First off, what is a disaster? Here is a short definition; A disaster is classified as being either natural or man-made. That has impact on a developed population’s infrastructure, housing, farms, or livelihood that destroys most of it, and caused extensive loss of human life, or drastically changes the landscape, environment, or economy of a region…

Now we can ask, what is a disaster management plan then? In simple terms; a disaster management plan encompasses more than just disaster readiness and planning aspects, it is very specific. Both in terms of being;
·         Industry specific,
·         Event specific,
·         Country specific and even
·         Language specific
·         Format specific…
It has characteristics of the environment it dictates to.  It connects via an identified or perceived threat or risk that it will, could or should address, if it transpires, alternatively, its preventative and mitigating.

Whenever contemplating preparing for “disasters”; in any form, be it small or large, then the way to deal with planning is to look at the composition of emergency and disaster management entities, and services existing in your area, and having a look at their planning first. Then only decide whether your contemplated plan will fit, or even add value. Any plan needs to fit in with both any local government, provincial, and even national governments plans, as well as their organs/ departments of state, in order to add value, or to even matter, and moreover make sense – it needs to close a gap, not open one. Other NGO’s  and industry stakeholders, and watch dogs are also custodians, like the Civil Aviation Authority etc… Continue reading

Unearthing Traditional Thinking on Strategic Alignment

8 Apr

If you slice and dice any strategy; then it just becomes a planned “fruit salad”


We need structures and functions to be sterile. Over segmentation and the division of the organisation into more or less autonomous strategic business units, that specialise, and start doing things that are not traditionally their function, with the duplication of functions and elements of strategy are never wise; it’s a recipe for sure disaster.

Where one department also share the next department’s functions, when nonetheless, they both have dissimilar core functions; for instance, where finance and HR – Human Resources – want to both share the final authority to approve leave for instance…then we have successfully created potential conflict. We see and have many such instances in business today, why?

I am sure we have heard it before, and with good reason, it’s the truth, a fact of life. That “Apples belong with Apples”, and then “Pears with Pears”, then fruit with fruit and meat with meat; so the structure stays healthy. Like with like.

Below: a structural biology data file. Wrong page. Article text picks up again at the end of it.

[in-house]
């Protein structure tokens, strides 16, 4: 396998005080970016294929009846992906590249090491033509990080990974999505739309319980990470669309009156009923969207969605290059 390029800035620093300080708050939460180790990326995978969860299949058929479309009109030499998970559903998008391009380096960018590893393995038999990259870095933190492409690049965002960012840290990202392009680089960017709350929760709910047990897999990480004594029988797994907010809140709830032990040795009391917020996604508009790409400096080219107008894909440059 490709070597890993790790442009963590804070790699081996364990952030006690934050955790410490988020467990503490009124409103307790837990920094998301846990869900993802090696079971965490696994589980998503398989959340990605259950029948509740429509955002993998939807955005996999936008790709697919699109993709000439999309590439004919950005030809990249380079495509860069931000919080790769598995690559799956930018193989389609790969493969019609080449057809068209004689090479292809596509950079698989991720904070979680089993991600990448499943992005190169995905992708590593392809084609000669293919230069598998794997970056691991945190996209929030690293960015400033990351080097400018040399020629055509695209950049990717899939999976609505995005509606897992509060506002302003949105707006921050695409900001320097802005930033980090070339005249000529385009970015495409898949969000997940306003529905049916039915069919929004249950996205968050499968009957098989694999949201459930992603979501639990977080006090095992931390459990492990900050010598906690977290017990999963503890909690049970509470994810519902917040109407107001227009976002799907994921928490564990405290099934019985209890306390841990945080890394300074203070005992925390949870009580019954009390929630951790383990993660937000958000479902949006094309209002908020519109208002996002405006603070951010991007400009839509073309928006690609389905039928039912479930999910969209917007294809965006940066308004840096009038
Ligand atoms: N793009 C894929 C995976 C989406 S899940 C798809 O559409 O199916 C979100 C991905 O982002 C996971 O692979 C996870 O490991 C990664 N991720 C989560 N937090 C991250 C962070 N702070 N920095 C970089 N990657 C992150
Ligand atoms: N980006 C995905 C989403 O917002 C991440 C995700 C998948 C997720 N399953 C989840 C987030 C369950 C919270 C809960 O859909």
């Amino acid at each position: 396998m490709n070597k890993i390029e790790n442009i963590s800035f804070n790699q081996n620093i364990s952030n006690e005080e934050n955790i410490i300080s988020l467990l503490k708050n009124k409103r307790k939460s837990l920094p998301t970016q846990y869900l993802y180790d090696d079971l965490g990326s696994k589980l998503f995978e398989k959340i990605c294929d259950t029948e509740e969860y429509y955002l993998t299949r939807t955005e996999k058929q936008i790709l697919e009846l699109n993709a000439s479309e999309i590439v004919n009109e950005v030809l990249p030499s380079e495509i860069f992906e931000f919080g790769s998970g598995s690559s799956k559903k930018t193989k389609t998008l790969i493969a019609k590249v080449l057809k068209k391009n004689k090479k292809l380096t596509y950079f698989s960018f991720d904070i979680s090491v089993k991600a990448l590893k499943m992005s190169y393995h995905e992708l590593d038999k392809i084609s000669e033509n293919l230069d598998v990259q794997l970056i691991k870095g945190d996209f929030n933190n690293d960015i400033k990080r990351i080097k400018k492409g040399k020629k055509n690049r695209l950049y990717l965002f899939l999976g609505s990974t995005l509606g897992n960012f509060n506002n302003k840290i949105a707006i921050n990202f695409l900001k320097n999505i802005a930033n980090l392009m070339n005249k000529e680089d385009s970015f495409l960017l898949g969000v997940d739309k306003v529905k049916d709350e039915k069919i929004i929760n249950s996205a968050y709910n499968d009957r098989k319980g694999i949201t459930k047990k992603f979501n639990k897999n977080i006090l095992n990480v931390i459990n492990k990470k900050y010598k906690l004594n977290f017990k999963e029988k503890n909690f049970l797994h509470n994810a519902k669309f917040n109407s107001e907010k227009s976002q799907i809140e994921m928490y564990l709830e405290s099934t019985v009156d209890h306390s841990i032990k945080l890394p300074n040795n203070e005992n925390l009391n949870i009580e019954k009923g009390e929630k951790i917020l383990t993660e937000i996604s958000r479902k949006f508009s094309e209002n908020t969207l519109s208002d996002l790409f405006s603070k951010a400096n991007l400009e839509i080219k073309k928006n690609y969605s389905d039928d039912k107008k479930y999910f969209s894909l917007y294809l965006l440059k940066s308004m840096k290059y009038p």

Even in nature, we don’t get one tree brining forth several varieties of fruit, and a lamb will never give you pork chops, and beef fillets when slaughtered.

No its one tree with one type of fruit only. Order in all things must prevail, it is the first rule of nature, and then, then we see balance prevail, when rules triumph. Only humans have disturbed this natural order of things, subliminally we have an in bread tendency to do it, daily. How does this become relevant to strategy you may ask? It is logic! You think? Then why do we find so much chaos all over. Again, it is a contest of our will, and our minds competing – logic and reason.

Well the point I want to drive home here today is this; Duplication is waist, and always bottlenecks enterprise at some point. We get many examples of misalignments, overlapping, and diversification…of business functions, we need to gauge the impact and results of all these aspects of doing “business unusual”,  to see if it is good business practice, best practice, or just plain smart or not?

If not, then we need to re-think our “logic”. The same principle applies with all things strategically relevant, that need to comply with logic, and reason, then natural laws;

1)You must decide what you want from your strategy and be very specific with the results expected; then only will you be able to move to;

  • When you want it, how you want it, and how much of it you want, specifics is key to getting some required detail, to create order with, that sprouts required balance, in structuring events and elements of strategy

2)Your mind can only think critical if we deal with one aspect at a time

  • We need to see it in order to have it done; same with functions, if all things reside with one person, or department, then we have created order, then follows structure and it results in balance. Then we know with a certainty who, what, where, when, and how…